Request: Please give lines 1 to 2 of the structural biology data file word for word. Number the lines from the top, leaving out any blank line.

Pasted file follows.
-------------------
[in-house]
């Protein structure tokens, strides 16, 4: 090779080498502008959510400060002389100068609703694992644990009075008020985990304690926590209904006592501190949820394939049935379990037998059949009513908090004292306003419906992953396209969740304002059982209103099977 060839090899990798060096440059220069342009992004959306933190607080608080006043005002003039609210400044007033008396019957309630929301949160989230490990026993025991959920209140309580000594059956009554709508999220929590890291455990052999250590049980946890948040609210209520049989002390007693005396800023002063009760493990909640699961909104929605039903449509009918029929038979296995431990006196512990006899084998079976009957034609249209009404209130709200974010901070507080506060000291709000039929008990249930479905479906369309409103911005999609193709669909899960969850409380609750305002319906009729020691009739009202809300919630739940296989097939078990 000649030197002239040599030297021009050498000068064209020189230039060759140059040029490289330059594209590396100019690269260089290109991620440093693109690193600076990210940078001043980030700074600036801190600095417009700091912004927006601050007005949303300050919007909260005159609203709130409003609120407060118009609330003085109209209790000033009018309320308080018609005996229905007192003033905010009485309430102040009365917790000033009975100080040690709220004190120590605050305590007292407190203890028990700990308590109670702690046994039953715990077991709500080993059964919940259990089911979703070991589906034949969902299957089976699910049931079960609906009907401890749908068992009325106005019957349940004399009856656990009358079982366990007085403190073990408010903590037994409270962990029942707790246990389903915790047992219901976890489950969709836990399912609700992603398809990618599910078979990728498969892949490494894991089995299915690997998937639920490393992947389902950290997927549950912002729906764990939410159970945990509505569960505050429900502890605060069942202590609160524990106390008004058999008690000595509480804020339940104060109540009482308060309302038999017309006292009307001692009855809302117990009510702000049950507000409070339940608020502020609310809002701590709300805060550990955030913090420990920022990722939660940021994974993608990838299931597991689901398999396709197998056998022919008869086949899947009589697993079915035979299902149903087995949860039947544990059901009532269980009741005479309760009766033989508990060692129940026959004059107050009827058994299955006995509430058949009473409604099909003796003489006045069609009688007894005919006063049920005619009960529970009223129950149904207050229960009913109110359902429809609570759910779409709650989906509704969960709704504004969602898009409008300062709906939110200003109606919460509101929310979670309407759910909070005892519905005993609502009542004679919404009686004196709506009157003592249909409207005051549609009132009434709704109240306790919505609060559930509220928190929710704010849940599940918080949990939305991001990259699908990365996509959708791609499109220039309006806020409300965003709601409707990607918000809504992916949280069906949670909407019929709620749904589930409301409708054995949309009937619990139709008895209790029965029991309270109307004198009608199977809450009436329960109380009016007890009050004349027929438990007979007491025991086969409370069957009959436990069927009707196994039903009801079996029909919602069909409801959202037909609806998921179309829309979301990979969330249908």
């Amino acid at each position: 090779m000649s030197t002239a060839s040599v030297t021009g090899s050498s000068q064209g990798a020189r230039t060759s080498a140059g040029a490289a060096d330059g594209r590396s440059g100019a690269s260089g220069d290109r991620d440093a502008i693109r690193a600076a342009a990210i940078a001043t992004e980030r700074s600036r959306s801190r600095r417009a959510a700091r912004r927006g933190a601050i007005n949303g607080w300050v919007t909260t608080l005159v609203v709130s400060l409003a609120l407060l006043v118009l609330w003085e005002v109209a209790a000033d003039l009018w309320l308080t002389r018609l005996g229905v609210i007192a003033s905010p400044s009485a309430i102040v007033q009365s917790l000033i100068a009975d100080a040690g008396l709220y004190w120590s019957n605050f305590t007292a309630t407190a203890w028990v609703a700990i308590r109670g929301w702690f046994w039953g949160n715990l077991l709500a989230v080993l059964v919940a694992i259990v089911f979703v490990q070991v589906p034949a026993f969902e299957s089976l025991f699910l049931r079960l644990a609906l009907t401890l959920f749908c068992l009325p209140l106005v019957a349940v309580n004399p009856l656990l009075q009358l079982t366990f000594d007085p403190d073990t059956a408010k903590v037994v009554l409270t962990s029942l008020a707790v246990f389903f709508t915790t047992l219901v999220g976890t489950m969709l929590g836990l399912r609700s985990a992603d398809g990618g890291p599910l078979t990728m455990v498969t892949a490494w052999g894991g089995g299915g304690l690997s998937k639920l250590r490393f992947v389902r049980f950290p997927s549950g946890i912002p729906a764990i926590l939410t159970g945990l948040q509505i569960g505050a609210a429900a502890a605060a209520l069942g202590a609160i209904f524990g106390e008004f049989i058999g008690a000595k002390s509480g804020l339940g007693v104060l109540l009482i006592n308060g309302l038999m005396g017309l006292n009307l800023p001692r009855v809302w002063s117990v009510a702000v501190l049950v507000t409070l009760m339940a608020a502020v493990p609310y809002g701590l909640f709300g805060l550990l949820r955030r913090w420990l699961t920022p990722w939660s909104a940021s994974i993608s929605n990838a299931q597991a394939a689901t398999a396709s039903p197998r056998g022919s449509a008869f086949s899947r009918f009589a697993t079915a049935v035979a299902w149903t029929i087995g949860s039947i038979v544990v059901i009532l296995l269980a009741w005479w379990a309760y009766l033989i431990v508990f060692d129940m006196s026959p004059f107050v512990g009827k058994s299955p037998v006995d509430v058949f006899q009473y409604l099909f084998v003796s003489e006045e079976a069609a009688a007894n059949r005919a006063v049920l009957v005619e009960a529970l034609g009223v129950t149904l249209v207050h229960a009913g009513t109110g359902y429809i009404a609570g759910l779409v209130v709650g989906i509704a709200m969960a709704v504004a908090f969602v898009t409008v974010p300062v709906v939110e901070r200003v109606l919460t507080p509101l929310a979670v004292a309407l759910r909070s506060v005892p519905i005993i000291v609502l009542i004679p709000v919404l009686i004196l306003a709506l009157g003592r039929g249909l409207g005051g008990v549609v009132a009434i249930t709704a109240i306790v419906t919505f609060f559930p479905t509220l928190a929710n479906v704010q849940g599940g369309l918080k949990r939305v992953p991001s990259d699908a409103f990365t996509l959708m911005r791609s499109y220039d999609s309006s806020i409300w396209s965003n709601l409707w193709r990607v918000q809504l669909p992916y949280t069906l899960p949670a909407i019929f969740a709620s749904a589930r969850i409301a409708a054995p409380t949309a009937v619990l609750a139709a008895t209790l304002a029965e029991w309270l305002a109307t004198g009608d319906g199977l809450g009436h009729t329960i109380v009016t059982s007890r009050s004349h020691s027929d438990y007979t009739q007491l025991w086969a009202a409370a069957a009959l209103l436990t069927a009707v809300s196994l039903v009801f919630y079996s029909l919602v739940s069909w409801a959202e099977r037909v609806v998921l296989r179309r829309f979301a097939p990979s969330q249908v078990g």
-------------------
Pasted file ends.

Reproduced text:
[in-house]
């Protein structure tokens, strides 16, 4: 090779080498502008959510400060002389100068609703694992644990009075008020985990304690926590209904006592501190949820394939049935379990037998059949009513908090004292306003419906992953396209969740304002059982209103099977 060839090899990798060096440059220069342009992004959306933190607080608080006043005002003039609210400044007033008396019957309630929301949160989230490990026993025991959920209140309580000594059956009554709508999220929590890291455990052999250590049980946890948040609210209520049989002390007693005396800023002063009760493990909640699961909104929605039903449509009918029929038979296995431990006196512990006899084998079976009957034609249209009404209130709200974010901070507080506060000291709000039929008990249930479905479906369309409103911005999609193709669909899960969850409380609750305002319906009729020691009739009202809300919630739940296989097939078990 000649030197002239040599030297021009050498000068064209020189230039060759140059040029490289330059594209590396100019690269260089290109991620440093693109690193600076990210940078001043980030700074600036801190600095417009700091912004927006601050007005949303300050919007909260005159609203709130409003609120407060118009609330003085109209209790000033009018309320308080018609005996229905007192003033905010009485309430102040009365917790000033009975100080040690709220004190120590605050305590007292407190203890028990700990308590109670702690046994039953715990077991709500080993059964919940259990089911979703070991589906034949969902299957089976699910049931079960609906009907401890749908068992009325106005019957349940004399009856656990009358079982366990007085403190073990408010903590037994409270962990029942707790246990389903915790047992219901976890489950969709836990399912609700992603398809990618599910078979990728498969892949490494894991089995299915690997998937639920490393992947389902950290997927549950912002729906764990939410159970945990509505569960505050429900502890605060069942202590609160524990106390008004058999008690000595509480804020339940104060109540009482308060309302038999017309006292009307001692009855809302117990009510702000049950507000409070339940608020502020609310809002701590709300805060550990955030913090420990920022990722939660940021994974993608990838299931597991689901398999396709197998056998022919008869086949899947009589697993079915035979299902149903087995949860039947544990059901009532269980009741005479309760009766033989508990060692129940026959004059107050009827058994299955006995509430058949009473409604099909003796003489006045069609009688007894005919006063049920005619009960529970009223129950149904207050229960009913109110359902429809609570759910779409709650989906509704969960709704504004969602898009409008300062709906939110200003109606919460509101929310979670309407759910909070005892519905005993609502009542004679919404009686004196709506009157003592249909409207005051549609009132009434709704109240306790919505609060559930509220928190929710704010849940599940918080949990939305991001990259699908990365996509959708791609499109220039309006806020409300965003709601409707990607918000809504992916949280069906949670909407019929709620749904589930409301409708054995949309009937619990139709008895209790029965029991309270109307004198009608199977809450009436329960109380009016007890009050004349027929438990007979007491025991086969409370069957009959436990069927009707196994039903009801079996029909919602069909409801959202037909609806998921179309829309979301990979969330249908």